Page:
Nagasaki: A Reflection

An eye-opening visit to the Twenty-Six Martyrs Museum

By Maria Wilhelmina Domingo    - 2 min read

When you hear Nagasaki, most likely you'll immediately associate that name with atomic bomb and the Second World War. If you're a long-time resident of Japan, what would probably come to your mind when you hear Nagasaki would be champon, their signature noodle dish. Only a few will still remember Nagasaki for its ties with Christianity in Japan and in Asia.

A brief background: Catholicism came to Japan in 1549 via Kagoshima courtesy of St. Francis Xavier, Fr. Cosme de Torres SJ, and Fr. John Fernandez. At first the shogunate and the imperial government were supportive of the Catholic mission, but after seeing Catholicism as a threat, the government started to persecute Christians, beginning with the execution of the 26 Christian priests and laymen on February 5, 1597, on the orders of Hideyoshi Toyotomi. The 26 martyrs were later canonized in 1862 by Blessed Pius IX. Four hundred years after, the famous Japanese sculptor Yasutake Funakoshi erected a granite-and-bronze monument in their honor.

Fast forward to Silver Week 2015, when I visited Northern Kyushu and the 26 Martyrs Monument and Museum (and the St. Philip Church located beside it). I came to Nagasaki not having read anything about why churches like St. Philip Church were even in Nagasaki. Two hours of reading each and every document and relic on display at the museum and I became aware of all that took place and  was moved by the tremendous faith the martyrs, and all the Christians in Japan, had in the face of severe persecution. Saint Paul Miki was even seen preaching the word of God as he was being burned to his death. Horrific, gallant, haunting, and humbling. Stories of religious persecution have existed throughout history; some against Christians, others (sadly) caused or perpetuated by Christians. But none of those affected me more than the one here. Maybe it's because this story happened close to home, and by home I mean both Japan and my home country, the Philippines.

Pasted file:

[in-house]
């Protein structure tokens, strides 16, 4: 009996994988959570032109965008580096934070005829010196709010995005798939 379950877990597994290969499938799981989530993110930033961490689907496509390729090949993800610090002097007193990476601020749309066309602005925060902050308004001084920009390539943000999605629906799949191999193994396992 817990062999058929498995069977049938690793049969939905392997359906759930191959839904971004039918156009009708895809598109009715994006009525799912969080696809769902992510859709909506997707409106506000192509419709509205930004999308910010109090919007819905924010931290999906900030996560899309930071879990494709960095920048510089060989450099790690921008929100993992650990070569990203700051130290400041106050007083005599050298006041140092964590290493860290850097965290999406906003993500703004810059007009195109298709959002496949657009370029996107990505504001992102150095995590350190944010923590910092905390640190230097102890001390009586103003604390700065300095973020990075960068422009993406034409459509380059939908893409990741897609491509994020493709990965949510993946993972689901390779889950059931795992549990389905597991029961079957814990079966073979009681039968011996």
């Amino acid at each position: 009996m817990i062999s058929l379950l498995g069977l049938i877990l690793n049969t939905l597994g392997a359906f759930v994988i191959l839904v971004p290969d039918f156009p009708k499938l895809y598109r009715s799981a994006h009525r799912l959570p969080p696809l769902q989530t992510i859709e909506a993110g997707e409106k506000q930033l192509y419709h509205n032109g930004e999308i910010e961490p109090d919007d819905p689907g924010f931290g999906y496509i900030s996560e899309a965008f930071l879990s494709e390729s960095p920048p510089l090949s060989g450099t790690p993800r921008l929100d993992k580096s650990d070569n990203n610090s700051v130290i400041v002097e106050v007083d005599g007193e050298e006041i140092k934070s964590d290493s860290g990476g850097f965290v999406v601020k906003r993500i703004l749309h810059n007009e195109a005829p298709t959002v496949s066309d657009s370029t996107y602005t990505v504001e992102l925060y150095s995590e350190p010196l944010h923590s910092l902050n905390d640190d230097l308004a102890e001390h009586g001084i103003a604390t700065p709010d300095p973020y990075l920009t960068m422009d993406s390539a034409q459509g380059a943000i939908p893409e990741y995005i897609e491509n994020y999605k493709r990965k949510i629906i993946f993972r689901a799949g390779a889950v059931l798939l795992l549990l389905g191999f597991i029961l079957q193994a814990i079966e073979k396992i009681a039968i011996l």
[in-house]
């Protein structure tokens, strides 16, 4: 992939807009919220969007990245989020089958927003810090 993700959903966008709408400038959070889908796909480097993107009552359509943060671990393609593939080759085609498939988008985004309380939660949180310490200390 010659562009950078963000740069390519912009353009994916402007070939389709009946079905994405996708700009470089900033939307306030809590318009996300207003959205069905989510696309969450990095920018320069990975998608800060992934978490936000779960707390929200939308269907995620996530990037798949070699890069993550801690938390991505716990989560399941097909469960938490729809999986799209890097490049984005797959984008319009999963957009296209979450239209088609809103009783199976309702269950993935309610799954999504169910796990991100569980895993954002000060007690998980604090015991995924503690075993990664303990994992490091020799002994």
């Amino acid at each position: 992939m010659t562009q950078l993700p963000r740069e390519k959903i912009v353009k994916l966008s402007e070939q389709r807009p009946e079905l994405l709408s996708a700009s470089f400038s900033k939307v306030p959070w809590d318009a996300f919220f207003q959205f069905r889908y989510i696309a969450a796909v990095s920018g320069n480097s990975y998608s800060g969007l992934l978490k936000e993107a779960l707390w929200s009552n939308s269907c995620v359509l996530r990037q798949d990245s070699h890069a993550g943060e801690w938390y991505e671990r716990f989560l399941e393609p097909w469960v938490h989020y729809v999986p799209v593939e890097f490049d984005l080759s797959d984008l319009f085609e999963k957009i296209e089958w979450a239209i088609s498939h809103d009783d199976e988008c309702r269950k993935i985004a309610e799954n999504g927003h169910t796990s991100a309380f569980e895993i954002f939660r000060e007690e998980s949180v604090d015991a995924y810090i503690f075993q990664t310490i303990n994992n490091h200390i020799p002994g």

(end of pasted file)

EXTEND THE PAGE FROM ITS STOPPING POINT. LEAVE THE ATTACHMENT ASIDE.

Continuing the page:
My visit to the 26 Martyrs Monument has made me realize that the faith bestowed on me is a gift, a tremendous blessing that I don't need to fight for with actual blood, but I still must treasure nonetheless.

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Maria Wilhelmina Domingo

Maria Wilhelmina Domingo @maria.wilhelmina.domingo

In my life and in my entire being, love, happiness, and greatness exist. At any given time, no matter what & where & with whom, regardless of anything, even regardless of how I feel at the moment.